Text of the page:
Education Policy | Post Primary | Preschool | Primary | Tertiary | Search

 


Teachers to lose their voice under new legislation

13 March 2014
Immediate Release
Teachers will fight loss of voice on Government’s new Teachers Council

Government legislation which will remove the right of teachers to directly elect their own professional body and devalues the teaching profession will be opposed by teachers, says NZEI Te Riu Roa.

The Education Amendment Bill to establish the new Education Council of New Zealand (EDUCANZ) had its first reading in Parliament today.

NZEI Te Riu Roa President Judith Nowotarski says a strong and independent teaching council is needed to uphold the teaching profession, protect the public interest and ensure quality teaching and learning for all children.

“Extensive consultation last year showed the sector clearly wanted an independent body whose members were directly elected out of the profession by the profession, along with appointments made in the public interest.”
She says consultation and public polling also shows an overwhelming number of teachers and the public want all children to have a qualified and registered teacher. The new legislation extends the status of people with limited authority to teach and exempts unqualified people acting as teachers in charter schools.
“The Minister claims to be providing independence, valuing teaching and fully entrusting the profession and yet she undermines the teaching profession and puts children at risk by lowering standards for charter schools, and retains the right to directly appoint every member. This position is totally contradictory.

“This was a missed opportunity to create a truly independent professional body with the full confidence of the sector,” she said.

“NZEI welcomes the move to make the council an independent statutory body, but how can it be independent when all of its governance is directly appointed by a politician? There will be a lack of ‘ownership’ by members.”

“There is not even mention of a requirement for the majority of members to be teachers, which doesn’t make sense in an organisation required to promote and monitor the standards of the profession,” said Judith Nowotarski.

The new Education Council will replace the Teachers Council as the regulatory and professional body of teachers.

ENDS

© Scoop Media

 
 
 
 
 
Culture Headlines | Health Headlines | Education Headlines

 

Music: Lorde NZ Tour Confirmed In Four Major Cities!

In what will be her first ever New Zealand headline tour, Frontier Touring and Brent Eccles Entertainment are stoked to bring you four epic shows across the country! The all ages concerts take place late October/ early November in Christchurch, Dunedin, Wellington and Auckland. More>>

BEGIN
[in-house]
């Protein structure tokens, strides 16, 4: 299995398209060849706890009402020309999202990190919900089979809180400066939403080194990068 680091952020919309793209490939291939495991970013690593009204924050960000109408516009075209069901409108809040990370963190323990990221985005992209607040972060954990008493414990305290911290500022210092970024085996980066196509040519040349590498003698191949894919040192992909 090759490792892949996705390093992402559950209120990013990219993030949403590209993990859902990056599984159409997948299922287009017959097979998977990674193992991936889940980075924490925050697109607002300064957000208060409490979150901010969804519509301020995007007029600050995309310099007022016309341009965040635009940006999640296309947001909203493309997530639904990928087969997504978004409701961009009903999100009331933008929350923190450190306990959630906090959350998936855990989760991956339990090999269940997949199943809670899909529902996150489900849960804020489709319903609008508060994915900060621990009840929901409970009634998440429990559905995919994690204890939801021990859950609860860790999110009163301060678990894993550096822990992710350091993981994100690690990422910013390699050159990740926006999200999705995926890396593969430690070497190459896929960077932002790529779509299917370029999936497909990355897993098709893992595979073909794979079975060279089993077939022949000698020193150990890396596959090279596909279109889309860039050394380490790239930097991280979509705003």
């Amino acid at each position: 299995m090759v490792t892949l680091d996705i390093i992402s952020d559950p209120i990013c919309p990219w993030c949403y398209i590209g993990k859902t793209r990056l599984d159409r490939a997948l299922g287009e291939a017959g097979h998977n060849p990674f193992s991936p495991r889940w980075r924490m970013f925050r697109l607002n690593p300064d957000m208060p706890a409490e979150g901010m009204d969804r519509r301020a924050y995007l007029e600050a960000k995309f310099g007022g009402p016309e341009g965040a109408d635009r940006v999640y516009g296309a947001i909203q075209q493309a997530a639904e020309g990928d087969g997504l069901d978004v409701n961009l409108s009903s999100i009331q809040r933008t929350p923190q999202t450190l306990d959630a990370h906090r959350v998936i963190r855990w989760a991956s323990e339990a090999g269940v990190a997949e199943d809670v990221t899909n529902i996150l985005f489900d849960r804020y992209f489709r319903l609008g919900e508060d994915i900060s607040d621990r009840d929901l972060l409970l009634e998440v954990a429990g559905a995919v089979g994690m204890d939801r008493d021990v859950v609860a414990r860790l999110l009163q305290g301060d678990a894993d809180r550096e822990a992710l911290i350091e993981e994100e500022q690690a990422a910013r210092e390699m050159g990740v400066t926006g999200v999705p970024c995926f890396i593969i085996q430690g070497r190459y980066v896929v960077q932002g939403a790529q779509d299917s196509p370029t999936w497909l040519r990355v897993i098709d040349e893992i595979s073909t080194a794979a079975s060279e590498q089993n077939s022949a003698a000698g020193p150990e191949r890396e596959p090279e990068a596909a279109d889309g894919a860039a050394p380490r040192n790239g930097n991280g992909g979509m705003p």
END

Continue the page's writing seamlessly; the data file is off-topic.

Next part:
ALSO:

Scoop Review Of Books: Poor Economics

A review of and excerpt from Jonathan Boston and Simon Chapple’s Child Poverty in New Zealand. More>>

Head Count: Highest Population Growth Since 2003

The country’s population grew by 67,800 people, or 1.5 percent, in the year to 30 June 2014. This came from natural increase (births minus deaths) of 29,500 and net migration (arrivals minus departures) of 38,300. New Zealand's estimated resident population was 4.51 million at 30 June 2014. More>>

Fun-Enhancement: Research To Ensure Even Game For Less Skilled Players

A University of Canterbury engineering PhD student is researching sports, such as table tennis, to ensure closer games for both better and less skilled players. More>>

Werewolf: From The Lost Continent

It’s a case of better late than never for Olivier Assayas’ marvellous After May/Apres Mai, which first screened at Venice in 2012, got a theatrical release in Australia – but not here – and only now appears on DVD, after Assayas himself has moved on. More>>

ALSO:

Werewolf: Blue Eyed & Soulful

Last year’s Muscle Shoals documentary was a reminder that on some of soul music’s most hallowed tracks, the studio band consisted of a bunch of white guys from rural Alabama... More>>

ALSO:

Final Event - Number Crunching: NZ Fifth Best Performer At Commonwealth Games

With a haul of 45 medals, New Zealand has outperformed the best predictions of the world’s number crunchers by 440% and beaten our past performance at the Commonwealth Games by 11% per cent, according to a Massey University finance lecturer. More>>

ALSO:

Get More From Scoop

 
 

LATEST HEADLINES

 
 
 
 
Education
Search Scoop  
 
 
Powered by Vodafone
NZ independent news